As a follow-up to my last post, I thought I would share with you a list/website compiled by Jeffrey Beall, a librarian at the University of Colorado, Denver. The site is known as Beall’s List: http://scholarlyoa.com/publishers/ and contains lists with links to publishers and individual journals considered predatory. While publishing in a respected and well known open access journal, like PLoS One, is a great thing to do, it can be easy to be fooled by new publishers offering open access for your article. These publishers are unreputable, and after accepting your article, will solicit publishing fees. If you ever have any doubts about a journal or publisher, please don’t hesitate to contact me, and remember to check Beall’s list.
Archive for April 21, 2014
Archive for April 8, 2014
and how you can avoid them”
This is the title of a blog post by ImpactStory, impactstory.org, and it discusses what are essentially three myths about publishing in an open access, online only journal. I know that the chemistry community generally has been slow to accept the open access movement, but with ACS jumping on the bandwagon, it’s time we all took note. The post is well worth the read, so I am posting a few snippets here. For the full post, see http://blog.impactstory.org/the-3-dangers-of-publishing-in-megajournals-and-how-you-can-avoid-them/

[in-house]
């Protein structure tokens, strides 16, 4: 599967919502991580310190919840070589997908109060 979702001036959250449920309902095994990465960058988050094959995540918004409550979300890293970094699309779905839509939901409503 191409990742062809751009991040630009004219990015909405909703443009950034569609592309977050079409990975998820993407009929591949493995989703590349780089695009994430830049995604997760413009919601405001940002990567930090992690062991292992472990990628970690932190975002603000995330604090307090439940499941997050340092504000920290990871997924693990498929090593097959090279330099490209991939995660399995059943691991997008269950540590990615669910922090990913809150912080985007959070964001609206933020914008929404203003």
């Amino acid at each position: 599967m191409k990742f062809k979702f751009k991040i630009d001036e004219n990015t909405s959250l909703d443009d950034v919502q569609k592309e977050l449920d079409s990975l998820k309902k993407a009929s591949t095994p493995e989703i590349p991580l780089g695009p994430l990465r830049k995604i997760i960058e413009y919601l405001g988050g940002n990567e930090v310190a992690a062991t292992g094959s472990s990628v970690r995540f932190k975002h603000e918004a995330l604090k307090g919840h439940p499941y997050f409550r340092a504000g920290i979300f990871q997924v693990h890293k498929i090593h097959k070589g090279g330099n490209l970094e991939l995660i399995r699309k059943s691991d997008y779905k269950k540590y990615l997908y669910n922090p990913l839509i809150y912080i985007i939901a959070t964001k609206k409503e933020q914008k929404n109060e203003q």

- Megajournals publish prestigious science: top scientists, including Nobelists, publish there. They also serve as their editors and advisory board members.
- Megajournals boost citation and readership impact: A 2008 BMJ study showed that “full text downloads were 89% higher, PDF downloads 42% higher, and unique visitors 23% higher for open access articles than for subscription access articles.”
- Megajournals promote real-world use: The most famous example is of Jack Andraka, a teenager who devised a test for pancreatic cancer using information found in Open Access medical literature.
- Megajournals publish fast: Rather than having to prove to your reviewers the significance of your findings, you just have to prove that the underlying science is sound. That leaves you with more time to do other research.
- Megajournals save money: Megajournals also often cheaper to publish in, due to economies of scale. PeerJ claims that their even cheaper prices–$299 flat rate for as many articles as you want to publish, ever–have saved academia over $1 million to date.
Other myths debunked: ‘No one in my field will see my article’, and ‘It will look like I couldn’t get published in a good journal’. See http://blog.impactstory.org/the-3-dangers-of-publishing-in-megajournals-and-how-you-can-avoid-them/ to find out the facts.